A Survival Guide to Bad Scifi Movies

Illustration for article titled A Survival Guide to Bad Scifi Movies

If you have ever willingly or unwillingly sought out science fiction in the movie theater, you know what dangers await. Sure, you may find yourself blown away by a 28 Days Later, but you might just as easily find yourself rolling your eyes through a Jumper or Transformers. But even if you do find yourself having to watch Hayden Christensen in front of a green screen, there is hope. Here to deliver the good news about surviving bad scifi movies is Sherilyn Connelly, who has for years been a ringleader of the weekly Bad Movie Night at San Francisco's Dark Room. She worked with her Bad Movie Night colleagues* to come up with a few ways you can turn a horrible movie experience into one the whole theater will enjoy.


First, some basics.

A few signs of a bad movie

  • Sunglasses in the poster. If human adults are wearing them, it's bad. If babies or animals are wearing them, it's worse. If adults are looking over the top of the sunglasses, it's horrendous. If a baby or animal is looking over the top, it's a sign of the apocalypse.
  • If someone falls into a swimming pool.
  • If there's a hot-air ballon. (Quoth Roger Ebert: "Good movies rarely contain a hot-air balloon.")
  • If Hayden Christensen is involved.
  • If it's too awful before the opening credits end.
  • If it takes place in Venice Beach. Very few good movies were shot there.
  • If the product placement's written in the script: for example, when the Transformers talk about Nokia phones.
  • It has the following credits: "Directed by Richard Benjamin,"or "Jamie Kennedy is..." or "Based on the screenplay by Gore Vidal"

If your movie is beginning to look bad, there is only one thing you can do to stop the madness. You must loudly and insistently comment on it, sharing your feelings with your fellow oppressed audience members. Improvising is encouraged, but here are a few basic guidelines.

How to Make Fun of a Bad Movie

  • A human or any other animal skull shown with its jaw open should always be singing opera.
  • Bizarre camera angles should be mentioned and explained. For instance, a camera shot from the ground looking up may be the "Amy Winehouse cam."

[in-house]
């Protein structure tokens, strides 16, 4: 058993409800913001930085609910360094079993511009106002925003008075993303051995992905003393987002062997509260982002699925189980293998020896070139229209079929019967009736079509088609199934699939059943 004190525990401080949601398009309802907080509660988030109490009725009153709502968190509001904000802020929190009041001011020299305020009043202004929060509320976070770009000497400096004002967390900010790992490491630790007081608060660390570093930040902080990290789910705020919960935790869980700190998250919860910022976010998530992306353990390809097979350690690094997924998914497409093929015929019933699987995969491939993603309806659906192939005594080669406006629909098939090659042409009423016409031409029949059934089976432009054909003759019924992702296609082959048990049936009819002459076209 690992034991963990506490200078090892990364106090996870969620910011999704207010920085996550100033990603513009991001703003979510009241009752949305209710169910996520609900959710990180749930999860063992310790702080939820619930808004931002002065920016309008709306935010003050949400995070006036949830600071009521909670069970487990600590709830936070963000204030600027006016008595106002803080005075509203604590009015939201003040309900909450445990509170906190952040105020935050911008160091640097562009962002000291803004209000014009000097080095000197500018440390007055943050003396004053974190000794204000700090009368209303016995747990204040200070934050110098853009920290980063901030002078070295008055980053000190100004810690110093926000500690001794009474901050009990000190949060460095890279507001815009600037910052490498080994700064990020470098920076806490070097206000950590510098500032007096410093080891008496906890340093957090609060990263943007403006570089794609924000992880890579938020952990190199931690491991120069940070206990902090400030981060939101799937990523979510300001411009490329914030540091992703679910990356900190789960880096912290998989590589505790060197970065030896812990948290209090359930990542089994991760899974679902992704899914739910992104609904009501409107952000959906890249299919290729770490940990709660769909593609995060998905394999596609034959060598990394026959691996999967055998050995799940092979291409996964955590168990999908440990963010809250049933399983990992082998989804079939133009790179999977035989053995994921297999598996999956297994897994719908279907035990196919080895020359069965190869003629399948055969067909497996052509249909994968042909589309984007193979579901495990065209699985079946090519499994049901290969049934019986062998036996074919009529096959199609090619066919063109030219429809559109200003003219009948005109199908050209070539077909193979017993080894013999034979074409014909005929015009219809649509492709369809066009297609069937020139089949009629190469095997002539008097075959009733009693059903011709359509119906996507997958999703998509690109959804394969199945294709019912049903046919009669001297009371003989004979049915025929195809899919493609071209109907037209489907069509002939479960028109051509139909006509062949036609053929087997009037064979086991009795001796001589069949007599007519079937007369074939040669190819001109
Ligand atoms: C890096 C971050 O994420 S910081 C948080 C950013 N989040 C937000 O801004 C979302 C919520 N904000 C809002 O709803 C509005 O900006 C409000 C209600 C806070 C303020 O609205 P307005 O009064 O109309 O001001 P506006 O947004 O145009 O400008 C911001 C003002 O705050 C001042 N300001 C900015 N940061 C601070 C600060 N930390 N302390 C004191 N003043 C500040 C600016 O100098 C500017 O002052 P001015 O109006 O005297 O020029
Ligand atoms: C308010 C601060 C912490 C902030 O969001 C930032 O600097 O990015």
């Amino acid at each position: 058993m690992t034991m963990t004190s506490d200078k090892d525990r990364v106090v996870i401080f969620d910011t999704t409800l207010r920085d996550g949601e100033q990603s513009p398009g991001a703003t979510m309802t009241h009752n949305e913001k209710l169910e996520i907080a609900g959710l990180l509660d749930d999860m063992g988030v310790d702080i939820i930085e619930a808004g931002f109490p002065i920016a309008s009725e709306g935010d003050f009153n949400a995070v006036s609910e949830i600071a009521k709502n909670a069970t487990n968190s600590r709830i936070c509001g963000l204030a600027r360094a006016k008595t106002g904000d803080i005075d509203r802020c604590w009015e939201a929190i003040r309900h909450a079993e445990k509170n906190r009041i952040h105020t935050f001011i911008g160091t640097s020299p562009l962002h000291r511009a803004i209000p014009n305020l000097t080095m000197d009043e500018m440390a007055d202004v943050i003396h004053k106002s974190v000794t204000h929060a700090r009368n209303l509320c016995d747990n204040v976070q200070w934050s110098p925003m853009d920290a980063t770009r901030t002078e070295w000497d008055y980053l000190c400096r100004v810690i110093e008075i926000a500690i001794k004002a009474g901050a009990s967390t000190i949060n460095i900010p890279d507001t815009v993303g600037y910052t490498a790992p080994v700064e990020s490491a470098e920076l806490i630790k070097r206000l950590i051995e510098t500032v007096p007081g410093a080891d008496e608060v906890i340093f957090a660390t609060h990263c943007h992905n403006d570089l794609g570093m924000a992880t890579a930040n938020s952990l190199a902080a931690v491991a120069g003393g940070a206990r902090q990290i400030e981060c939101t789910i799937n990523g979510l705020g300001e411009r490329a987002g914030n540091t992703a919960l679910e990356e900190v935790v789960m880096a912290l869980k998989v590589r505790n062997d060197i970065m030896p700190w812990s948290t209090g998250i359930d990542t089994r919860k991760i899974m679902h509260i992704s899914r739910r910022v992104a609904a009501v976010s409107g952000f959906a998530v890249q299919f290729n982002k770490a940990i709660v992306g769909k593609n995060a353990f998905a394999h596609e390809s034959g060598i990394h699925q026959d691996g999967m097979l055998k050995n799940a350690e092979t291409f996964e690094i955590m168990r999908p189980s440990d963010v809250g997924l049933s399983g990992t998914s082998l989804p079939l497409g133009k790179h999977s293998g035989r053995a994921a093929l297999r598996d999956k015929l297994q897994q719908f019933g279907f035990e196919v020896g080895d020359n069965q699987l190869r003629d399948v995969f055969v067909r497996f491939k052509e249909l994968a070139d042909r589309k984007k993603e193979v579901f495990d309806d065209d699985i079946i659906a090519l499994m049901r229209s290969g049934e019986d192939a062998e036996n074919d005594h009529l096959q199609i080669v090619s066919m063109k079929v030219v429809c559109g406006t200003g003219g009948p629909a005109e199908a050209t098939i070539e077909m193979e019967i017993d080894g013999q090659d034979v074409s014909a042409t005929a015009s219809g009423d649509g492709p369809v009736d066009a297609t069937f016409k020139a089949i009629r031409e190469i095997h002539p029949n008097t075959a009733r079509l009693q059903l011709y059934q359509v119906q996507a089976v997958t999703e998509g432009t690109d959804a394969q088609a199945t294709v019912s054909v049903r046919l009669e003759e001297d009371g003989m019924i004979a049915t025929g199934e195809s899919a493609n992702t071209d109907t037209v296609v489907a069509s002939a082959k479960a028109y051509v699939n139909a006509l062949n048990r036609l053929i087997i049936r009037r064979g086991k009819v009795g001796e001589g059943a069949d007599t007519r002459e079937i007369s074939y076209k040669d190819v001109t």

• If a movie is playing on a teevee screen (it's often something like "Casablanca," or "It's a Wonderful Life" for xmas movies), remember to state the cardinal rule: "Never reference a good movie inside your bad one."
  • Identify all actors who even remotely or insultingly look like the popular celebrities the film could never afford. Bonus points if it's a relative like Don Swayze or Joe Estevez.
  • When a character spouts exposition, be sure to think them.
  • The more recent a death, the funnier the joke. Heath Ledger jokes are currently hilarious. If someone makes a joke about, say, the Kennedy or Lincoln assassinations, chide them: "Too soon!" 9/11 jokes, however, will never go out of style.
  • Always answer rhetorical questions. The characters wouldn't have asked if they didn't want you, the audience, to respond.
  • When a scene is really insistently horrible, make a lucid comment about the color of the room or the billboard in the background.
  • When the movie makes the entire audience squirm simultaneously in silence, it never hurts to announce, "This film hates me."
  • Any shot of sand or a desert is worth at least one "The worm is the spice! The spice is the worm!" Except during Dune.
  • Don't be afraid to make the obvious joke; most often it is the joke everyone wanted to make but were to drunk to form the words.
  • Boobs instantly make any movie the "BEST MOVIE EVER!" Temporarily.
  • The brother is always the Nth to die. The brother is always the Nth to do ANYTHING. ("Why is the brother always the third to get on the plane during pre-boarding? This movie is so racist!")
  • When the picture lacks detail for whatever reason—and especially if it's intentional—holler at the tech to "Focus!"
  • Inside jokes are encouraged. If you make a joke that only one other person gets, it's even better if that one other person isn't in the room.
  • Also, explaining a joke at length makes it funner, especially if the audience didn't laugh in the first place.
  • If preshow entertainment is required, your best bet is The ABC of Sex Education for Trainables. This is especially helpful for so called "erotic" movies like Cyberella.
  • If a woman is running: "Boing Boing Boing Boing Boing Boing Boing Boing Boing Boing Boing Boing Boing Boing Boing." Why? Sheena!
  • Tears are not tears. They are face pee.
  • If you refer to someone as the lost Baldwin brother, name him Gummo Baldwin.
  • Whenever Shatner speaks Esperanto, everyone has to take a drink.

* Mike Spiegelman, Phil Darnowsky, Geekboy, Mikl-Em, Maura Spilia, Jim Fourniadis, Alexia Staniotes and Rhiannon Charisse

SPECIAL NOTE: io9 does not advise that you try this in a theater full of people who have not consented to hear you yell things. If you choose to try this technique with a non-consenting audience, we do not take responsibility for you getting punched or having pop dumped on your head.

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Annalee Newitz

@jonathan29: This only works if you have a consensual agreement with the crowd. Do not attempt in a crowded theater of strangers! We take no responsibility if you are crushed by angry fans.